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Stern v. Commissioner of Internal Revenue.

decided: September 17, 1954.

JULIUS LONG STERN AND ELLEN V. STERN, PETITIONERS,
v.
COMMISSIONER OF INTERNAL REVENUE.



Author: Maris

Before MARIS, KALODNER and HASTIE, Circuit Judges.

MARIS, Circuit Judge.

This petition to review a decision of the Tax Court presents the question whether the loss, if any, which the taxpayer sustained upon the sale of his former residence in 1948 was non-deductible for income tax purposes under section 24(b) (1) (A) of the Internal Revenue Code, 26 U.S.C.A. ยง 24(b) (1) (A). The facts in the case as found by the Tax Court are these:

The taxpayer,*fn1 Julius Long Stern, built a residence for himself at 36 West River Street, Wilkes-Barre, Pennsylvania, in 1925, at an approximate cost of $110,000. It is one of the four or five outstanding residences of Wilkes-Barre and is located in the most desirable residential section of the city. The taxpayer occupied the West River Street property as his personal residence until May 1947 when he moved to his new home in West Dallas, Pennsylvania. Construction on the taxpayer's new house had started in March 1946. At that time he decided to sell the West River Street property and discussed the matter first in the summer of 1946 with John Howell, and then in September 1946 with Harry Goeringer, both of whom are qualified real estate experts in Wilkes-Barre and who were intimately acquainted with the house at that time. The house was listed for sale first with the office of John Howell and later with Harry Goeringer at a price of $75,000. Later in January 1947, the house was also listed with other real estate offices in Wilkes-Barre. In September 1946 Harry Goeringer appraised the property at a fair market value of $60,000. Intensive efforts to sell the house were carried on by the real estate offices referred to above and the house was advertised for sale and other steps taken to interest prospective purchasers. Several prospects had been shown through the property and in March 1947 Charles S. Popky, through his attorney, submitted an offer to buy the house, including most of the furnishings, for a price of $40,000. The offer was accompanied by a check for $1,000. The furnishings of the West River Street property had been independently appraised by a qualified expert at a fair market value of $10,000.The Popky offer, which was based solely on Popky's ability to pay, was immediately rejected by the taxpayer as being far too low.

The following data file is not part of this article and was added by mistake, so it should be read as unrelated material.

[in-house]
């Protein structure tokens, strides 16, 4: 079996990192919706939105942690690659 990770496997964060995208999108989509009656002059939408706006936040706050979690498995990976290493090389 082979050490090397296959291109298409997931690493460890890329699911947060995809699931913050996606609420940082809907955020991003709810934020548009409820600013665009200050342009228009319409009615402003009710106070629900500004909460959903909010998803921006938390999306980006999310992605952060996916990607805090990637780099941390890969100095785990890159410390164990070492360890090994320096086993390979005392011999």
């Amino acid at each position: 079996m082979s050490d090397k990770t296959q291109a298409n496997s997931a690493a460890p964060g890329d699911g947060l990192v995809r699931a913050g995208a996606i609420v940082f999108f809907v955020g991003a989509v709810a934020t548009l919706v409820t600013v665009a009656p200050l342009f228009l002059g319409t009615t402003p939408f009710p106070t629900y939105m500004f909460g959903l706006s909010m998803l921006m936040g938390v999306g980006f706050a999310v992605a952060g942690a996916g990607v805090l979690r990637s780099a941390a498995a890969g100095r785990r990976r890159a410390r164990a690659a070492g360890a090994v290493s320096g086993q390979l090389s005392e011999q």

The taxpayer had been on the board of directors of the Miners National Bank of Wilkes-Barre for 25 years. In April 1947 he applied to the Miners National Bank for a loan on the West River Street property. As a result of the application Guy W. Moore and Harry Goeringer, both of whom were directors of, and appraisers for, the Miners National Bank, appraised the house for mortgage loan purposes at $50,000 and recommended a loan of 50% thereof to the taxpayer. The loan was granted in the amount of $25,000 and a mortgage for that amount was taken by the Miners National Bank on the property.

On June 5, 1947, Harry Goeringer made a third appraisal of the West River Street property for fair market value sales purposes and fixed the value at $60,000.The years 1946 and 1947 were years of a very active real estate market in Wilkes-Barre, during which years materials for building purposes were scarce.